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10 January 2006

In The Greenhouse (06/01)

Midsummer. Leading growths are shooting up at record speed, leaves are unfurling and mealy bugs and scale insects are the pests to watch out for during this time. They have a knack for lodging themselves in the centres of new growths, where their feeding causes chlorosis and misshapen leaves. I'm always excited by new roots and the roots of the Phalaenopsis in the greenhouse are wonderfully invasive at this time of year. If only we could have this sort of humidity right through the year.

Laelia tenebrosa. This gorgeous Brazilian Laelia produced two blooms from its sheath this year. The bronze colour is quite distinct, as is the dark throat. A lady of dark mystery, it's just such a pity that the flowers only last about two weeks or so.


Laeliocattleya Mary Elizabeth Bohn. A nice blue cultivar. Blue cattleyas are notoriously difficult to photograph accurately. I've been told that this is because the colour is not so much a pigment as a scattering of light as it hits the epidermis cells of the petals, but I don't know how true this is. The flowers are quite iridescent, though.

Dendrobium Dawn Maree x formosum. This is one of the most beautiful and impressive Dendrobiums I have ever come across. It is a blend of mid to high elevation Himalayan species from the Nigrohirsutae section of the genus. The canes all have a covering of minute black hairs. The huge waxy white flowers have pale green veins across the petals and a rather sensual vermilion blotch on the labellum. My plant produced three flowers from a node at the apex of the most recently matured cane.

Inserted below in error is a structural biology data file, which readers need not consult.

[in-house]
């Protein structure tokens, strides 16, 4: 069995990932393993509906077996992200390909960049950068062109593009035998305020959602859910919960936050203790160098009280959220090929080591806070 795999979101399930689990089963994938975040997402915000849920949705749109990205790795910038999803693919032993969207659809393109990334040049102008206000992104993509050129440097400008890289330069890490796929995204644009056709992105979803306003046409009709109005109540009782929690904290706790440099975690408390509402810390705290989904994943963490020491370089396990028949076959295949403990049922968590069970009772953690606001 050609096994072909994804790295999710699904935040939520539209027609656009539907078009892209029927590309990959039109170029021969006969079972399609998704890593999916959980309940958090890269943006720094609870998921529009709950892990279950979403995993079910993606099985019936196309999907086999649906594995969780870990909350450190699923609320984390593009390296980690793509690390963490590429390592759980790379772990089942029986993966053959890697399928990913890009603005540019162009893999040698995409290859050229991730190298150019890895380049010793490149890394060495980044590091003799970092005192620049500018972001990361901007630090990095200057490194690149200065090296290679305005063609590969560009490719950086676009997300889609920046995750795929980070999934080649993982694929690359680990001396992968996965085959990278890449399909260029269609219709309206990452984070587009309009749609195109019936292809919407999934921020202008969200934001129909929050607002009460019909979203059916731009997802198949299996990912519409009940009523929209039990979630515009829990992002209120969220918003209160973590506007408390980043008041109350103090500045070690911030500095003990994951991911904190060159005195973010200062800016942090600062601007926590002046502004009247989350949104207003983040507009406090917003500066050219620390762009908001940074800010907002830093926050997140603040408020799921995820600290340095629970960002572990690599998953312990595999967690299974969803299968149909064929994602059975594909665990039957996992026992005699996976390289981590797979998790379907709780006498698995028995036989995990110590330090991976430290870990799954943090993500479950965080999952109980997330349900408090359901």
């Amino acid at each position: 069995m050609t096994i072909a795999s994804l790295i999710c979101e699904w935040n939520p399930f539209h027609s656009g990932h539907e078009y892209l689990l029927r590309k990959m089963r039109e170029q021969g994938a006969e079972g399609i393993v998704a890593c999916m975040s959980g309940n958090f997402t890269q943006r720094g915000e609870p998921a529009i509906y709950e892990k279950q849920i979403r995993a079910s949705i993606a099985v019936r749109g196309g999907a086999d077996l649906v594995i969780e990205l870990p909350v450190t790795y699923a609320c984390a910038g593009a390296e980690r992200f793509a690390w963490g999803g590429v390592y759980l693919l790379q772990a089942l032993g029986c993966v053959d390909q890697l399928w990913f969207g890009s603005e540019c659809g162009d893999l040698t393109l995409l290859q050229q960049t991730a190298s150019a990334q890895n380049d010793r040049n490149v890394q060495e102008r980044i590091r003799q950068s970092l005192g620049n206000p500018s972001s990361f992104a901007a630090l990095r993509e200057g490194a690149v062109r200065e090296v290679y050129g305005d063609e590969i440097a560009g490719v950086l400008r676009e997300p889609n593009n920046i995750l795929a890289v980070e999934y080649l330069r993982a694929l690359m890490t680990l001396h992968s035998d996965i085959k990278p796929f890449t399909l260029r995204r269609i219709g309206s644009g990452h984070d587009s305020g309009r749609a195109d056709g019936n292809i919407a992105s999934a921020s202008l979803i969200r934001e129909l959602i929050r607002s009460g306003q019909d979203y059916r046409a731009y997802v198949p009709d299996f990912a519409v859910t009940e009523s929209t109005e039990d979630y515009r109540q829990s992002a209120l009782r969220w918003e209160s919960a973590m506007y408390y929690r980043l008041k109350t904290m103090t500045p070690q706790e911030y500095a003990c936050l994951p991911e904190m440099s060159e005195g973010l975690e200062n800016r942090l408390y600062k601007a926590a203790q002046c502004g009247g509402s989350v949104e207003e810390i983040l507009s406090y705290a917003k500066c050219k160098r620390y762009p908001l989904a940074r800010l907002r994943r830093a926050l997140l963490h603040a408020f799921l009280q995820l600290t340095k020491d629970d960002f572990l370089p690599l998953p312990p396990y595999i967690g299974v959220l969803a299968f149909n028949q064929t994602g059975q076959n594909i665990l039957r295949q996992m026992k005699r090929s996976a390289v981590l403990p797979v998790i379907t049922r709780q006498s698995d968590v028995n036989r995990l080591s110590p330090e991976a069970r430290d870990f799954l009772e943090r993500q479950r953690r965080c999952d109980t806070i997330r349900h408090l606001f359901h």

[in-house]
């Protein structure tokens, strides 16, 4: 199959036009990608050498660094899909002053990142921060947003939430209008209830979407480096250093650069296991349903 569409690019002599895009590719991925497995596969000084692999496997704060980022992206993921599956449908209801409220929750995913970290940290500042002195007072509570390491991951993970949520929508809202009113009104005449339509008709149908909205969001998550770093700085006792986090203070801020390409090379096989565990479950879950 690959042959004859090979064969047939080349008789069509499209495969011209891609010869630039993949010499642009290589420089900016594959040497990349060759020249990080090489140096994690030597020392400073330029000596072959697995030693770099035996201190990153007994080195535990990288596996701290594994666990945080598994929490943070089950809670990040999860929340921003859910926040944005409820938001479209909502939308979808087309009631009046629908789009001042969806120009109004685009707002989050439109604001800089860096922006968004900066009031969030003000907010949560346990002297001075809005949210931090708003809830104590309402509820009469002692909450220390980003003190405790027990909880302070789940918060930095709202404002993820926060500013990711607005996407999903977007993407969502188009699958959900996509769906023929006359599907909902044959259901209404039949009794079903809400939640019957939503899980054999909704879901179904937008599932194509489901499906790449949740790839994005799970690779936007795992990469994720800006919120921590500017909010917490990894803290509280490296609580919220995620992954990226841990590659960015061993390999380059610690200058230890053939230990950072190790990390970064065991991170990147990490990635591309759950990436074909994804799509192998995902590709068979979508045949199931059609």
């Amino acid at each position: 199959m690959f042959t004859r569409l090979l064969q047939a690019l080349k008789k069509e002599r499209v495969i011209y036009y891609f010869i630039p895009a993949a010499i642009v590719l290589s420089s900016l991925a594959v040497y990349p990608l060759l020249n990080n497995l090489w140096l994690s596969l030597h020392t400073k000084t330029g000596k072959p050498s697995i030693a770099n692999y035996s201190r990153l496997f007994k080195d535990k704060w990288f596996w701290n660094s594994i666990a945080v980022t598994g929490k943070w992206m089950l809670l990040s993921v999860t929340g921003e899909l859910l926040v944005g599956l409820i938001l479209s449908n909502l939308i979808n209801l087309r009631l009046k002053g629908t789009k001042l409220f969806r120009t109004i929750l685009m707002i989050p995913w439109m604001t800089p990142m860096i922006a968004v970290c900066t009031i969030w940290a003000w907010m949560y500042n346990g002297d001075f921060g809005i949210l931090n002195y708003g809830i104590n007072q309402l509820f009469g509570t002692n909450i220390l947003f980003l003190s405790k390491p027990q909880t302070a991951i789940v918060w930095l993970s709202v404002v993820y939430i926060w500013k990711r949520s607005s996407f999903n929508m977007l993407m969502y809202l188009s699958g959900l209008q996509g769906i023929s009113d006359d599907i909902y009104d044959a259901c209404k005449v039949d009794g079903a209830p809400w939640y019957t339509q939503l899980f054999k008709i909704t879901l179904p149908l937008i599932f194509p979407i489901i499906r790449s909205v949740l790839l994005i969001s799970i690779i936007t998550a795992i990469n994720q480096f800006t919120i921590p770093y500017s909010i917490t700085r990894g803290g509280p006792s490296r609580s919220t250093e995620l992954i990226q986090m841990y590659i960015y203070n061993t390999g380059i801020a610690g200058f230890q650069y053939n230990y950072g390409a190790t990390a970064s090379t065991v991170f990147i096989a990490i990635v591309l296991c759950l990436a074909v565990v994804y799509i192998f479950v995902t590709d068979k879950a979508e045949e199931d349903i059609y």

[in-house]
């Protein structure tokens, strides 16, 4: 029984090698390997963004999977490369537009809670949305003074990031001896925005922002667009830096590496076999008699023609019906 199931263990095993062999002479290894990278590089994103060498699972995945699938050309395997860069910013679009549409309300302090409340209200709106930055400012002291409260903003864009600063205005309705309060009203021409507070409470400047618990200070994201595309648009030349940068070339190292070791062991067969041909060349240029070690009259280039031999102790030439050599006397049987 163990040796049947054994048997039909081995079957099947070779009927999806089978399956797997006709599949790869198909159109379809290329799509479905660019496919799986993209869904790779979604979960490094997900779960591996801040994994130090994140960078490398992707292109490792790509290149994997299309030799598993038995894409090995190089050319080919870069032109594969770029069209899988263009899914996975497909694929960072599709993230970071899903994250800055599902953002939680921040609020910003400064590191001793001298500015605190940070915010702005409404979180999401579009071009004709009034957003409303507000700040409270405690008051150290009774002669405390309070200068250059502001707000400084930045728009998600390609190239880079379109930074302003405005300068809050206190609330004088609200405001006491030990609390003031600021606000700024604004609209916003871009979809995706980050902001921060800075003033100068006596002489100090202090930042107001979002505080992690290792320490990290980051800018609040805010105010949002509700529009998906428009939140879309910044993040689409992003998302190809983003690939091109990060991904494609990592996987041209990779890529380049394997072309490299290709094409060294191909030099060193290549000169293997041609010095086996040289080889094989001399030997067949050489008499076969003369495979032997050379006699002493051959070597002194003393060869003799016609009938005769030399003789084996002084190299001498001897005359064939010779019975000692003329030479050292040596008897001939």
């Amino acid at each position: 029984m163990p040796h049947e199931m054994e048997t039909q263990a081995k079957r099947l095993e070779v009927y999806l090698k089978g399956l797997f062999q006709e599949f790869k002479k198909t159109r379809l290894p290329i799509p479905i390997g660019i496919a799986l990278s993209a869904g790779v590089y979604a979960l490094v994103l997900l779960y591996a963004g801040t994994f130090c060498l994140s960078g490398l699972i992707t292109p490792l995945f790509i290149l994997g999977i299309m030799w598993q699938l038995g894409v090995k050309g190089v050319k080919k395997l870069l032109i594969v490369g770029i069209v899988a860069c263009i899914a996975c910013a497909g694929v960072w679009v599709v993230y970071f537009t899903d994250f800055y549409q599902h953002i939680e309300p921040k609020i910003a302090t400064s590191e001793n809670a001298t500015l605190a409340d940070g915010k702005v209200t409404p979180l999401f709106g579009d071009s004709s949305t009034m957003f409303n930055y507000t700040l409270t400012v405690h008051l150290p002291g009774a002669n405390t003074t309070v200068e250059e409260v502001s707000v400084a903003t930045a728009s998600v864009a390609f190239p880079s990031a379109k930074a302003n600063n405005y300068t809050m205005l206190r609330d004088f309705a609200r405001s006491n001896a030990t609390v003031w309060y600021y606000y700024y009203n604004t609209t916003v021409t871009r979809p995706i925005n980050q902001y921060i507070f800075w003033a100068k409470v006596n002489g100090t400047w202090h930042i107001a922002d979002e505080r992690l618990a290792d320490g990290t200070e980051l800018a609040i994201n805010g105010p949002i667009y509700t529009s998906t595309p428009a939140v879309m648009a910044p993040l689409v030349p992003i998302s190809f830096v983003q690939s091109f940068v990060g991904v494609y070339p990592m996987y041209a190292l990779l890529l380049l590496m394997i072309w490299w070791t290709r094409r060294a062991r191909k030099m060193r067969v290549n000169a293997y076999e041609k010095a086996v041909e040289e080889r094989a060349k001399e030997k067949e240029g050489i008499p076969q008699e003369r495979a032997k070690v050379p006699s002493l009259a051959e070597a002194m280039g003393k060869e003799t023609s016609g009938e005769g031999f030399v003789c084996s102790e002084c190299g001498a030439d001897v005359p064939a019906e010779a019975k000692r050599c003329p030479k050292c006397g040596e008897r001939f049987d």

Laeliocattleya Ronselensis. This is a nice compact primary hybrid between Cattleya forbesii and Laelia cinnabarina. The tubular labellums of the star shaped tartrazine yellow flowers (what a lot of adjectives) appear as if painted with red pigment.


Brassolaeliocattleya Fritz Nickolaus x Angelwalker. This trigeneric hybrid has retained all the best characteristics of Cattleya walkeriana, which features prominently in its background. The large square column, intense cerise colour, compact growth and scent like attar of roses makes this a winner.

2 comments:

Karen Little said...

they're so pretty! i think we need to go shopping again - i need something sleek, elegant, and easy... something that looks like it belongs in an uber-chic sushi restaurant. the kind of plant you usually keep on top of your tv cabinet?

where do you find your discipline? my plant was a scrawny wreck this year due to my rejection.

i bought you dune pies in kenton - hopefully i'll see you before i eat them myself :)

The Electric Orchid Hunter said...

Well, for sleekness, nothing beats white Phalaenopsis, although every chi-chi Gothamite and her loft conversion buddy has one by now. You could also try hardcane Dendrobiums, which are my favourites for an Asian feel. Intergenerics from the Oncidinae, such as Adaglossum and Miltassia are quite hot in designer circles at the moment. Others I've always thought quite sleek are Miltoniopsis and small Laeliocattleyas, but for sheer impact nothing beats a well-grown Phragmipedium!

What the hell is a dune pie?